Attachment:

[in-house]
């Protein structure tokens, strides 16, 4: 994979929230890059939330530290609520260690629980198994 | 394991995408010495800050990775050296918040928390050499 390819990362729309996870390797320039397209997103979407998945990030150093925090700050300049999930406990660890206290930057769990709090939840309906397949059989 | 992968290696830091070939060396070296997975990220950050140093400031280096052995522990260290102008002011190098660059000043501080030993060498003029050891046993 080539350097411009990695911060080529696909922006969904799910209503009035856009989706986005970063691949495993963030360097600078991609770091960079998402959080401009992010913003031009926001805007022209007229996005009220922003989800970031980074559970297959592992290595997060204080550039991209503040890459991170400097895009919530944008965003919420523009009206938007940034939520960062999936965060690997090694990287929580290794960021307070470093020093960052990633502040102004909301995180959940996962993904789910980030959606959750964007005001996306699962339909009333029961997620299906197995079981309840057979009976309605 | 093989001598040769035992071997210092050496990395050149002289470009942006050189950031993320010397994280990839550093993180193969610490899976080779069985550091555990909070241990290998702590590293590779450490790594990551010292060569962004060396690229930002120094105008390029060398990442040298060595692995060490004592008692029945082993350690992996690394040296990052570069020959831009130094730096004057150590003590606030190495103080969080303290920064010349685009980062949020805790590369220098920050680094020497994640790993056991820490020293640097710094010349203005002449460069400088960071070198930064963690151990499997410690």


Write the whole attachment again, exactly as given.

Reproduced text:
[in-house]
């Protein structure tokens, strides 16, 4: 994979929230890059939330530290609520260690629980198994 | 394991995408010495800050990775050296918040928390050499 390819990362729309996870390797320039397209997103979407998945990030150093925090700050300049999930406990660890206290930057769990709090939840309906397949059989 | 992968290696830091070939060396070296997975990220950050140093400031280096052995522990260290102008002011190098660059000043501080030993060498003029050891046993 080539350097411009990695911060080529696909922006969904799910209503009035856009989706986005970063691949495993963030360097600078991609770091960079998402959080401009992010913003031009926001805007022209007229996005009220922003989800970031980074559970297959592992290595997060204080550039991209503040890459991170400097895009919530944008965003919420523009009206938007940034939520960062999936965060690997090694990287929580290794960021307070470093020093960052990633502040102004909301995180959940996962993904789910980030959606959750964007005001996306699962339909009333029961997620299906197995079981309840057979009976309605 | 093989001598040769035992071997210092050496990395050149002289470009942006050189950031993320010397994280990839550093993180193969610490899976080779069985550091555990909070241990290998702590590293590779450490790594990551010292060569962004060396690229930002120094105008390029060398990442040298060595692995060490004592008692029945082993350690992996690394040296990052570069020959831009130094730096004057150590003590606030190495103080969080303290920064010349685009980062949020805790590369220098920050680094020497994640790993056991820490020293640097710094010349203005002449460069400088960071070198930064963690151990499997410690």